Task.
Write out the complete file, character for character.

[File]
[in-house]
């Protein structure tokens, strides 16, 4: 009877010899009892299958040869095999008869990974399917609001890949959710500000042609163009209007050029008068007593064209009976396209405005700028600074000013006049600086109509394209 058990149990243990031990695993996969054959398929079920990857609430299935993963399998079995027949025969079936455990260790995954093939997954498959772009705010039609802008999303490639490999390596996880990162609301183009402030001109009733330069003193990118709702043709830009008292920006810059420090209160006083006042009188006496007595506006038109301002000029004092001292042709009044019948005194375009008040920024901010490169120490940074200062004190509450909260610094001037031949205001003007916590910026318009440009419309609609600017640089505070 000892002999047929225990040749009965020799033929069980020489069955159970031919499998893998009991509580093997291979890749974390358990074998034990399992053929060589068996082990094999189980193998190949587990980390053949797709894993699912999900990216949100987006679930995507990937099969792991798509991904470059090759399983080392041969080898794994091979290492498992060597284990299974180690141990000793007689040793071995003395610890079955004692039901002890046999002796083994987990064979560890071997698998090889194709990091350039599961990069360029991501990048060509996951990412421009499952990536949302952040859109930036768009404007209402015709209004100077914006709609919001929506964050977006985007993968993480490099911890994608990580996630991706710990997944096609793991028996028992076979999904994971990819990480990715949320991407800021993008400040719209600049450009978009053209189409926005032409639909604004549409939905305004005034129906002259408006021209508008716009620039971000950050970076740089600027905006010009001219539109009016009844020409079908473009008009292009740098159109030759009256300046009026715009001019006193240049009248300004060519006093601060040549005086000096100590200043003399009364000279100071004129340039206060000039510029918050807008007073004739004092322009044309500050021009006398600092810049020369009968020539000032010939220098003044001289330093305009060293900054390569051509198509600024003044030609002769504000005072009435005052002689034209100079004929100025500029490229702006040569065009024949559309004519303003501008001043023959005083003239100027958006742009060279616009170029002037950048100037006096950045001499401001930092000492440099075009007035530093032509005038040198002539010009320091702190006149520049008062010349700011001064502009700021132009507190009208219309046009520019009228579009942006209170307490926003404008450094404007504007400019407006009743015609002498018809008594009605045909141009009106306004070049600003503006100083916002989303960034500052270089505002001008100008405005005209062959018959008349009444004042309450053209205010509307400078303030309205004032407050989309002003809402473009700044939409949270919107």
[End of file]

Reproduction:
[in-house]
């Protein structure tokens, strides 16, 4: 009877010899009892299958040869095999008869990974399917609001890949959710500000042609163009209007050029008068007593064209009976396209405005700028600074000013006049600086109509394209 058990149990243990031990695993996969054959398929079920990857609430299935993963399998079995027949025969079936455990260790995954093939997954498959772009705010039609802008999303490639490999390596996880990162609301183009402030001109009733330069003193990118709702043709830009008292920006810059420090209160006083006042009188006496007595506006038109301002000029004092001292042709009044019948005194375009008040920024901010490169120490940074200062004190509450909260610094001037031949205001003007916590910026318009440009419309609609600017640089505070 000892002999047929225990040749009965020799033929069980020489069955159970031919499998893998009991509580093997291979890749974390358990074998034990399992053929060589068996082990094999189980193998190949587990980390053949797709894993699912999900990216949100987006679930995507990937099969792991798509991904470059090759399983080392041969080898794994091979290492498992060597284990299974180690141990000793007689040793071995003395610890079955004692039901002890046999002796083994987990064979560890071997698998090889194709990091350039599961990069360029991501990048060509996951990412421009499952990536949302952040859109930036768009404007209402015709209004100077914006709609919001929506964050977006985007993968993480490099911890994608990580996630991706710990997944096609793991028996028992076979999904994971990819990480990715949320991407800021993008400040719209600049450009978009053209189409926005032409639909604004549409939905305004005034129906002259408006021209508008716009620039971000950050970076740089600027905006010009001219539109009016009844020409079908473009008009292009740098159109030759009256300046009026715009001019006193240049009248300004060519006093601060040549005086000096100590200043003399009364000279100071004129340039206060000039510029918050807008007073004739004092322009044309500050021009006398600092810049020369009968020539000032010939220098003044001289330093305009060293900054390569051509198509600024003044030609002769504000005072009435005052002689034209100079004929100025500029490229702006040569065009024949559309004519303003501008001043023959005083003239100027958006742009060279616009170029002037950048100037006096950045001499401001930092000492440099075009007035530093032509005038040198002539010009320091702190006149520049008062010349700011001064502009700021132009507190009208219309046009520019009228579009942006209170307490926003404008450094404007504007400019407006009743015609002498018809008594009605045909141009009106306004070049600003503006100083916002989303960034500052270089505002001008100008405005005209062959018959008349009444004042309450053209205010509307400078303030309205004032407050989309002003809402473009700044939409949270919107």